Mystery writing tips

Mystery writing tips

I spent my spare time in college writing a mystery novel called “They Ate the Waitress?” Before that, I had only ever written science fiction, horror, and weird things like that. Fantasy or science fiction stories can be almost anything you like. However, as I discovered, detective story readers have certain expectations about what makes a good mystery. Deviate from them too much, and your readers may give up before your detective even finds the first clue. Whether want to write a straight whodunit or a mixed genre mystery, here are some ideas that might help you get started…

Play fair

  • Introduce your cast of characters as early as possible. The first quarter of the story can be spent establishing the detective, the crime, and the client, but after that, let your reader interrogate the suspects. Obviously, it’s not fair to introduce the murderer in the last ten pages. But even with half the story to go, you’re probably too late. The longer your reader has to wait to start guessing who done it, the bigger the risk that they’ll get impatient and stop reading.
  • Your detective is a proxy for the reader. Let your reader see everything the detective sees. Agatha Christie may have been able to get away with hiding clues until the last chapter, but most modern readers will find such practice to be cheating.
  • Unless you are obviously writing a mixed genre story (science fiction mystery, supernatural mystery, etc), the solution to the crime should be plausible. Something technically possible but too off-the-wall might just anger your readers. “Aunt Judy only made us think she was in England during the murder. All the times she said she was going to church to play bingo, she was actually taking hypnosis lessons!”
  • If you are writing a mixed genre mystery, establish all the rules of your world in the first few chapters. Don’t tell us the killer choked his wife to death with his mind unless you first tell us that psychic powers exist. Anything else is expecting your reader to play a game of chess with pieces missing.

But don’t make it too easy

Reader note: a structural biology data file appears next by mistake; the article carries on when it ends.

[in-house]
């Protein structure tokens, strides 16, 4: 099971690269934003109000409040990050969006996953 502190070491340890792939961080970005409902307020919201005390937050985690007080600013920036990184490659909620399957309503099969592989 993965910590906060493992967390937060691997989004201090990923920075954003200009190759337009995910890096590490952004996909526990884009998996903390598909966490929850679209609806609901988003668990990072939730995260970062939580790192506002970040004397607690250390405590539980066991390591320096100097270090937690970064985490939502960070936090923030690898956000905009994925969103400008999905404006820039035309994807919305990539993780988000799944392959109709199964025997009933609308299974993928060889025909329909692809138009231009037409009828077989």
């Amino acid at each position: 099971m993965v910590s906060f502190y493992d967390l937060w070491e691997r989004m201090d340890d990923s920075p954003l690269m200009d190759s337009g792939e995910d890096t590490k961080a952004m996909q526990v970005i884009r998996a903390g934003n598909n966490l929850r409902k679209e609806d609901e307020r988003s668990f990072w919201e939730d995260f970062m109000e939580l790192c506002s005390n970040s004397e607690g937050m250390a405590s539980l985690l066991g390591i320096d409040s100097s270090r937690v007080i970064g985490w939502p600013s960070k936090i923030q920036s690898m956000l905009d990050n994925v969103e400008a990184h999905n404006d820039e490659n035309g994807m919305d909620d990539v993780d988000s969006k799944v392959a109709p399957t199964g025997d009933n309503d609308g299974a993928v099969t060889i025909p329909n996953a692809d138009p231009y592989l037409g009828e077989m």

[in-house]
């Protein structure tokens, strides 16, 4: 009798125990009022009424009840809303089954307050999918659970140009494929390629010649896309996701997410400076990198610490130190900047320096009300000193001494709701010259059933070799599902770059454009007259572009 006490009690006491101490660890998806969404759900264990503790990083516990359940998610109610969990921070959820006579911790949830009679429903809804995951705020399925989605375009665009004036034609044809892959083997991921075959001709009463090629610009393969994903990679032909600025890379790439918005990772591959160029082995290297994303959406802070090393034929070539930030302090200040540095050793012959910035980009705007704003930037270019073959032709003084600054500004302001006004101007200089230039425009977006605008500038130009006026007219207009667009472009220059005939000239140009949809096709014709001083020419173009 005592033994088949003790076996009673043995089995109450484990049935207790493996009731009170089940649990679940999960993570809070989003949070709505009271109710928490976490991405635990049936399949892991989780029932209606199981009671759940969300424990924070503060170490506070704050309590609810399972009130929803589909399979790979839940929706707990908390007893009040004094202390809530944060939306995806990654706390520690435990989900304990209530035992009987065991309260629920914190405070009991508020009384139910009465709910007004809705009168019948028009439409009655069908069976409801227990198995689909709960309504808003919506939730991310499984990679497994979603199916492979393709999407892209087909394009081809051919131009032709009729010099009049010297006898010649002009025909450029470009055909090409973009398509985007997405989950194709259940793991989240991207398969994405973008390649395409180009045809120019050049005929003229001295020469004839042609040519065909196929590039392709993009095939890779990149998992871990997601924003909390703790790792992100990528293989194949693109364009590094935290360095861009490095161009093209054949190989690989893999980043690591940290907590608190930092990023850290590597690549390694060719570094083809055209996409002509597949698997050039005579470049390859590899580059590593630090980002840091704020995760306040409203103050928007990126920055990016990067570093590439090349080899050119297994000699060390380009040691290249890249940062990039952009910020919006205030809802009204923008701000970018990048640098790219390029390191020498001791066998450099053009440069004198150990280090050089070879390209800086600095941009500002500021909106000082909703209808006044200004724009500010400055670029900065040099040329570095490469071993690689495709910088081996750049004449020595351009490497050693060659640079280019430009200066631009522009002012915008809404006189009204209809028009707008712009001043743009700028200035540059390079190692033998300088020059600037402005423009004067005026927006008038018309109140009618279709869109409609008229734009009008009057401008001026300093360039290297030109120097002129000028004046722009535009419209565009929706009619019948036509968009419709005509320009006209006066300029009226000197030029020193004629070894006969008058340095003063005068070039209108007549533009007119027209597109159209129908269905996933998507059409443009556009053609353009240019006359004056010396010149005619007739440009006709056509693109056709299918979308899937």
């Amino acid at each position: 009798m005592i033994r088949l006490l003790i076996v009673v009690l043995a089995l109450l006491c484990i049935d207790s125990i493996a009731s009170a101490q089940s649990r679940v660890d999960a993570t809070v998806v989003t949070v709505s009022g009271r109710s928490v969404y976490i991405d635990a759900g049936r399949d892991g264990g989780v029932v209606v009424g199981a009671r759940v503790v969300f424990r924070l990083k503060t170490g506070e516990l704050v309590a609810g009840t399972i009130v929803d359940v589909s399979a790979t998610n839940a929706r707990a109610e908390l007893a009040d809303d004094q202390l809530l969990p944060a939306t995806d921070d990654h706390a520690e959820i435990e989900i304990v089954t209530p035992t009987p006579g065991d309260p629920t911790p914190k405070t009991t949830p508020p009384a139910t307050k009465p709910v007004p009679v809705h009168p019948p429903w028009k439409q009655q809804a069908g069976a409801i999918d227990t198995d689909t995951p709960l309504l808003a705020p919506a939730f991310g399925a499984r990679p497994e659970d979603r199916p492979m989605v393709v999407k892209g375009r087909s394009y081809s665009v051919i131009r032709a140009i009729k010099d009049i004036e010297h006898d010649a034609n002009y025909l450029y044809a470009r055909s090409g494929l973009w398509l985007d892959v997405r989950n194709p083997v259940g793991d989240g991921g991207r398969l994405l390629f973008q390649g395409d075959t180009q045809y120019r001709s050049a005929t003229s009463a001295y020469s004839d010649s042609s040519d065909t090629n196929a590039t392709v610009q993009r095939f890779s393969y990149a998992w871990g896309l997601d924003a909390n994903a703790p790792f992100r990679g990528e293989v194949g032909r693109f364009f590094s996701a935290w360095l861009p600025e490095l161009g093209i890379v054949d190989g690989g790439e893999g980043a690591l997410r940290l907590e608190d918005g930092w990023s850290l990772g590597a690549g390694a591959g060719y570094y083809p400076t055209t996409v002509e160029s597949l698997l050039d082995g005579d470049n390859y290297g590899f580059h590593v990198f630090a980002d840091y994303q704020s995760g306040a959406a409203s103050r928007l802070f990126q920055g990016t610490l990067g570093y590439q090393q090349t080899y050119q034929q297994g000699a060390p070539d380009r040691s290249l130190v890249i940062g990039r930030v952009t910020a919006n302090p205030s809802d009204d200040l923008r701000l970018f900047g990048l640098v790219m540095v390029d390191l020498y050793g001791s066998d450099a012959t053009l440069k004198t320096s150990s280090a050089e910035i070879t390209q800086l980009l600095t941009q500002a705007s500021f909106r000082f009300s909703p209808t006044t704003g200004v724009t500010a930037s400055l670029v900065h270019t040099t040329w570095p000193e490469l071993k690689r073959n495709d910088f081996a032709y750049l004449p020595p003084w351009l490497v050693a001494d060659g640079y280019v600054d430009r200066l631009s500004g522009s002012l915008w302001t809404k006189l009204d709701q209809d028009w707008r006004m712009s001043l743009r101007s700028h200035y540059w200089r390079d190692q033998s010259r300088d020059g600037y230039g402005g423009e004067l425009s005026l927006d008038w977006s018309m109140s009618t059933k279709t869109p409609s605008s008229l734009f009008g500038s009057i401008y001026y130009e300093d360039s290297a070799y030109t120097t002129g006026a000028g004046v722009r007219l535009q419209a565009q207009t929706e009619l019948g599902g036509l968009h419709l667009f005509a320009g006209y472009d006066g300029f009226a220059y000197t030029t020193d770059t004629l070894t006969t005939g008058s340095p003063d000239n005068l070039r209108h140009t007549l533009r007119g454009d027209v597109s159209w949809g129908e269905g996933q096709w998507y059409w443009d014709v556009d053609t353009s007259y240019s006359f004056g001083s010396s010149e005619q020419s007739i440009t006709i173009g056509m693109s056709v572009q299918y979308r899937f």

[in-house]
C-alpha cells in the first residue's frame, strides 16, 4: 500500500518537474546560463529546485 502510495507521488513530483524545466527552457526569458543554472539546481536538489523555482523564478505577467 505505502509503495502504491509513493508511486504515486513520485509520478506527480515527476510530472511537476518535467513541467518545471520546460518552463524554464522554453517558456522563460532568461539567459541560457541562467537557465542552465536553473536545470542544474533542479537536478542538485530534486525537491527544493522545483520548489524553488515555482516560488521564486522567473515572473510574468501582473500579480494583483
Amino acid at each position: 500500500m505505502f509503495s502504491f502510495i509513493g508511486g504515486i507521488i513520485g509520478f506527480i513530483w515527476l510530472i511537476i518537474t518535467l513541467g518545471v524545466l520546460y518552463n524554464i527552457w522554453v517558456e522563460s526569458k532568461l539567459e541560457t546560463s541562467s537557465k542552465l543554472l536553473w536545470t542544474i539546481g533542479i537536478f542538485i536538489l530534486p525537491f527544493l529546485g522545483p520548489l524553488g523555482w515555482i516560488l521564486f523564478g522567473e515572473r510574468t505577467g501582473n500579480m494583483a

• Even though you should let the reader see everything the detective sees, they don’t have to hear his thoughts. They don’t have to notice everything the detective notices. In fact, you should often do the exact opposite.
  • Hide the clue in a laundry list of other, irrelevant information. “The poison has to be hidden here, but where? The medicine cabinet? No, just the usual toothpaste, shaving cream, aspirin, condoms, Band-Aids – no giant bottles of strychnine.” Your reader will likely just move on to the next paragraph, forgetting that aspirin is poisonous in large doses.
  • Show a clue next to a big, bold red herring. Suppose that the victim was strangled to death, and the detective is searching for the murder weapon. Most readers will never notice a scarf in the same room as a boa constrictor.
  • You might have the detective or his assistant see the clue but misinterpret its meaning. The victim was beaten to death. The detective is sure Aunt Judy did it… with Uncle Paul’s huge, heavy martial arts trophy.
  • You could also mention the clue, and then immediately distract the reader with a dramatic event, something designed to make them forget what they’d just read. “If Aunt Judy is the killer, the weapon should be in her crafts room! Let’s see… A ball of yarn, a pile of mail, a razor sharp letter opener… Oh my god, the cat’s on fire!”

The detective should be clever, but relatable

  • The detective should solve the crime through a combination of legwork, creativity, and other special skills that he has but the police lack. He might be a genius with a photographic memory, an artist with a superior attention to detail, or a poker player who has perfected his ability to read body language. In the case of a mixed genre mystery, your detective’s special skills could be anything from x-ray vision to a jet pack.